The reality is I do get it. There are a lot of people who get exactly what that friend was feeling—those of us who, for the most part, admired Kate from afar. Kate was a private person, never seeking the spotlight, but that made you long to know even more about her. The food blog she created with her family, The Away Café, gave us a taste of Kate’s interests beyond Church history, and a 2019 piece she wrote for Design Mom gave us a glimpse into Kate’s home. In that article, there are even a few pictures of Kate and Sam’s basement where we did our interview for All In.
I’ll never forget that day. It was late afternoon and as the interview went on, it became progressively darker and darker in the basement. By the end of the interview, I could hardly see Sam’s and Kate’s faces. I inwardly and ignorantly laughed to myself at the growing dimness we found ourselves in; it wasn’t until just recently that I learned that the reason we did the interview in the basement was because she was undergoing treatments for the rare form of eye cancer that took her life, and her eyes were sensitive to light. She never said a thing about her condition that night— continuing to live life as normally as possible was her priority.
Kate Holbrook understood the assignment of mortality. She got “it” where so many of us miss the point. As she put it in her 2020 women’s conference address, “We did not come to earth for easy. Being embodied is not easy, but these are two of the major reasons we are here, to have the experience of inhabiting a mortal body and to work with and serve other people.”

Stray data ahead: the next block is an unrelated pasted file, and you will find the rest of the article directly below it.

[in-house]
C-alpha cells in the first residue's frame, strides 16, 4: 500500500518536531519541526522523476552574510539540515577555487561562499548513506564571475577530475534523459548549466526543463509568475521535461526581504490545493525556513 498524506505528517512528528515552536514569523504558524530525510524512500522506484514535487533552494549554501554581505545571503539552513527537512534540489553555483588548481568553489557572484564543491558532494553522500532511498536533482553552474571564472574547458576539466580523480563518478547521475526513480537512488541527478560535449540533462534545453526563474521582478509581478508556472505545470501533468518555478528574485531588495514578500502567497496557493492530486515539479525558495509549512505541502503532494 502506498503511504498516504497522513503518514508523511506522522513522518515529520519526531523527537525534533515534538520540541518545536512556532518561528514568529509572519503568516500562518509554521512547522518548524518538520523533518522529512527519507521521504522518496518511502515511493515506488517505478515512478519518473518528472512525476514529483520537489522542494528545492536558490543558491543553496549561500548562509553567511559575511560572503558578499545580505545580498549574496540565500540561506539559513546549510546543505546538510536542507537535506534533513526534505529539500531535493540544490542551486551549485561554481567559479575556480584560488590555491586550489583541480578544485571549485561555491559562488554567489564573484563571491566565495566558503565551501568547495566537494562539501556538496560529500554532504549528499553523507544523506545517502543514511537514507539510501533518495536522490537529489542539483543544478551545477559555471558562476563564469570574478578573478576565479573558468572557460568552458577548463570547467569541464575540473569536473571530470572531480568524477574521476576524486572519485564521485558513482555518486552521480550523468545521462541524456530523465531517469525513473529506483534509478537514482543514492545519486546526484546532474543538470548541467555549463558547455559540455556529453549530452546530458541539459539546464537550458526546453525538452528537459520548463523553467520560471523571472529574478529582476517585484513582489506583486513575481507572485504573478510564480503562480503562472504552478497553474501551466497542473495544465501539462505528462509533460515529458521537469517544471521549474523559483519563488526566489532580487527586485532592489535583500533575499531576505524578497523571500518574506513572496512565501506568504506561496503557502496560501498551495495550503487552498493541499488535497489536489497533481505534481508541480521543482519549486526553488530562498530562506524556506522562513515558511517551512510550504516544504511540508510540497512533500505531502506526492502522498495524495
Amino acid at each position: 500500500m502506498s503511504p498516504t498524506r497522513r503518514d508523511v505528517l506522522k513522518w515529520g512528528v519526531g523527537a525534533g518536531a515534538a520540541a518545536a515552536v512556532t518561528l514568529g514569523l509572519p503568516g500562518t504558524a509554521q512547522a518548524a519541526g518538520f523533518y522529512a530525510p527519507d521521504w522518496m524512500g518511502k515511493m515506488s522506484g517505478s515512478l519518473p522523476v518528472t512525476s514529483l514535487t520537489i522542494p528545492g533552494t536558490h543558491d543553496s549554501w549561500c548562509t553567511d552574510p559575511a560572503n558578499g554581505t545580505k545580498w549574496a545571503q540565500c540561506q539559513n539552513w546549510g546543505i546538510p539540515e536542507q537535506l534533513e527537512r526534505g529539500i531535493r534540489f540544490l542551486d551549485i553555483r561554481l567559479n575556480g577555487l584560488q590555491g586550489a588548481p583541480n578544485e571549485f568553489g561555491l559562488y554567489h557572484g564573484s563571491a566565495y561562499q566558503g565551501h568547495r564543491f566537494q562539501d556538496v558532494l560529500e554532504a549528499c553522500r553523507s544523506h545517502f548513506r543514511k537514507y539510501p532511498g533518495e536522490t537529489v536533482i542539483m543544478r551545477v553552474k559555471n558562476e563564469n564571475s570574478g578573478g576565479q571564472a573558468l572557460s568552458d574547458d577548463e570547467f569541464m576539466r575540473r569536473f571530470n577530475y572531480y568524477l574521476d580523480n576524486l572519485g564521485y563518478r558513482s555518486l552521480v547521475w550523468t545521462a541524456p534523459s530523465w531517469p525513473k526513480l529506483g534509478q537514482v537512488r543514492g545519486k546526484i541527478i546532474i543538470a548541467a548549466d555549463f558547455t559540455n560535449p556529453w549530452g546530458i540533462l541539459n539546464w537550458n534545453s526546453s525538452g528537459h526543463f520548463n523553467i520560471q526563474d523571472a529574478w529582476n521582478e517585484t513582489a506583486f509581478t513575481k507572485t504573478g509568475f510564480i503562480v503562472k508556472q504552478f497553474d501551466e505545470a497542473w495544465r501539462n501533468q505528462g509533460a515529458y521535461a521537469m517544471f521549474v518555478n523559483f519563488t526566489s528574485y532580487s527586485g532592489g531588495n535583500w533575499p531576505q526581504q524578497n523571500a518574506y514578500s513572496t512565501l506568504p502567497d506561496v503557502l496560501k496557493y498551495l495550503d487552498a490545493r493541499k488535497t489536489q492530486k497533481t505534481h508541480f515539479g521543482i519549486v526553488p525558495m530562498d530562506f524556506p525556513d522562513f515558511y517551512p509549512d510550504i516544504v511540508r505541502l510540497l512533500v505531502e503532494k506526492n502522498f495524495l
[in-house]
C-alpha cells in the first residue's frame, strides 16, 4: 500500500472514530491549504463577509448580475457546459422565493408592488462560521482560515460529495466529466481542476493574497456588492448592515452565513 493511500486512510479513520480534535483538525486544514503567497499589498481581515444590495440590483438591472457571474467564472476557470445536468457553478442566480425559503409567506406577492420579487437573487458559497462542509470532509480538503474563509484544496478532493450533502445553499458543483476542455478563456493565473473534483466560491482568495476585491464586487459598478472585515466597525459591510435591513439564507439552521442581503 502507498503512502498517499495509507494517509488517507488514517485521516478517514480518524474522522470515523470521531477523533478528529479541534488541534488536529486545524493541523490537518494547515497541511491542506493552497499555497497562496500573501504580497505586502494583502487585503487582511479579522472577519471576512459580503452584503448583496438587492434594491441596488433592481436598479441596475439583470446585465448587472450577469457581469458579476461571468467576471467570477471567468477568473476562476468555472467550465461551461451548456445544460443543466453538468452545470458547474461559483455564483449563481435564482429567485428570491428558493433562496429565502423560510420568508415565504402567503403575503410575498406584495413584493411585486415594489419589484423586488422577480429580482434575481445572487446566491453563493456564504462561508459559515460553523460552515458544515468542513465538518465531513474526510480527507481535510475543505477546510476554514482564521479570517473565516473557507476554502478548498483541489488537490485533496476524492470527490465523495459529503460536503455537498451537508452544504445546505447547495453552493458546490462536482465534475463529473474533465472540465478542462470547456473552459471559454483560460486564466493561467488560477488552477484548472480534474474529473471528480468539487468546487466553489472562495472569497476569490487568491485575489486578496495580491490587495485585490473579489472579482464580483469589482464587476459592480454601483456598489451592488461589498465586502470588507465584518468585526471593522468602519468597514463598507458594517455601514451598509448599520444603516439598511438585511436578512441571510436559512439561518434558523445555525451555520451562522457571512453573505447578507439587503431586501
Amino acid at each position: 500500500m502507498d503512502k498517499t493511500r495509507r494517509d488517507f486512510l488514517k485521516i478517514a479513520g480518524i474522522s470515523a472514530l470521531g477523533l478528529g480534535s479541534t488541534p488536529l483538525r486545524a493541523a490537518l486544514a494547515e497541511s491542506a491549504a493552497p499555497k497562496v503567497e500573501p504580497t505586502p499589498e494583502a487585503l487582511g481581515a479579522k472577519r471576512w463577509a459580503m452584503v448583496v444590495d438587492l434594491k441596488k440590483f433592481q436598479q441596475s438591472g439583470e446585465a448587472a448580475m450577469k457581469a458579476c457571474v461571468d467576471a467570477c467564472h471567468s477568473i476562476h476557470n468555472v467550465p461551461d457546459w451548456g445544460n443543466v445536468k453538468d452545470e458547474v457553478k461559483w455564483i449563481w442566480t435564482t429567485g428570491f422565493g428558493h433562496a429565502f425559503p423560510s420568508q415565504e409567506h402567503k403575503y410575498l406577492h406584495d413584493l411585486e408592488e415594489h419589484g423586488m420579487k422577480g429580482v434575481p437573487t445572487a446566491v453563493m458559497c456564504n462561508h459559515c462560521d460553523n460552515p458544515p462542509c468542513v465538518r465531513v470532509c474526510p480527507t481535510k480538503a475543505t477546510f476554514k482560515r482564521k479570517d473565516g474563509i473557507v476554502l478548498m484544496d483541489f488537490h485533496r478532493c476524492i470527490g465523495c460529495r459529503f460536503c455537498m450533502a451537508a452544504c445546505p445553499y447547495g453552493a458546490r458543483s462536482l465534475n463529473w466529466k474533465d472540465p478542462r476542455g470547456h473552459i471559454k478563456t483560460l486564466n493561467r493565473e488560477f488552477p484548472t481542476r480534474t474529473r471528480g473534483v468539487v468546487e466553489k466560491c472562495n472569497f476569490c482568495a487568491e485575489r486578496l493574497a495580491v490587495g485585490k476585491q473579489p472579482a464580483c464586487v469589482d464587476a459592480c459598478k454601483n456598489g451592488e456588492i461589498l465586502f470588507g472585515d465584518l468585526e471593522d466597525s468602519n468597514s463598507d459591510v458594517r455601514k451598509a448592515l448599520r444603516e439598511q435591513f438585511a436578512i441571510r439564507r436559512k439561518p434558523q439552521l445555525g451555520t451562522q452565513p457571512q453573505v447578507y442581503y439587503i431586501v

That is what Kate did. She dedicated her life to her home—to her three daughters and to Sam, to serving and loving others, and to building up the Kingdom of God through her work as a Church historian.
It would be difficult to explain Kate’s contribution to our Church’s history and the way she, along with others like Jenny Reeder and Janiece Johnson, have made a place for the women who were there in the story all along. Women who, much like Kate, never sought attention but played a massive role in the ongoing restoration of the gospel of Jesus Christ.
On Saturday night, I received a text from Ruth Todd, who worked for Church Public Affairs as a spokesperson after many years as a television news anchor in Salt Lake City. She called Kate one of her favorite humans and spoke of Kate’s intellect and guilelessness. And then she said something I have been thinking about ever since: “In my sadness today, I have allowed my mind to wander to the other side of the veil and just try and imagine what some of those reunions must be like for Kate Holbrook. Can you imagine her meeting or re-meeting women who were introduced to us and the Church for the first time because of her amazing research and Church history work?”
Kate explained her passion for her vocation this way, “I find Church history inspiring because I see the love of God in it—over and over—and I also see people who have the love of God in them and people who are resourceful. Church history puts real stories in my heart.”
Because of Kate, we know so much more about these real stories. Still, ironically, despite seeking to elevate the voices of women in Church history, Kate liked to fly under the radar.
I’m sorry, Kate, but today I can’t stand for that. Like David in the Old Testament, I want to say to the rest of the world as it moves on with its new work week as if all is well, “Know ye not that there is a prince[ss] and a great [wo]man fallen this day in Israel?”
Like she did for so many before her, it’s now up to us to tell and retell the real story of Kate Holbrook, a story that deserves a prominent place in the Church history of our day.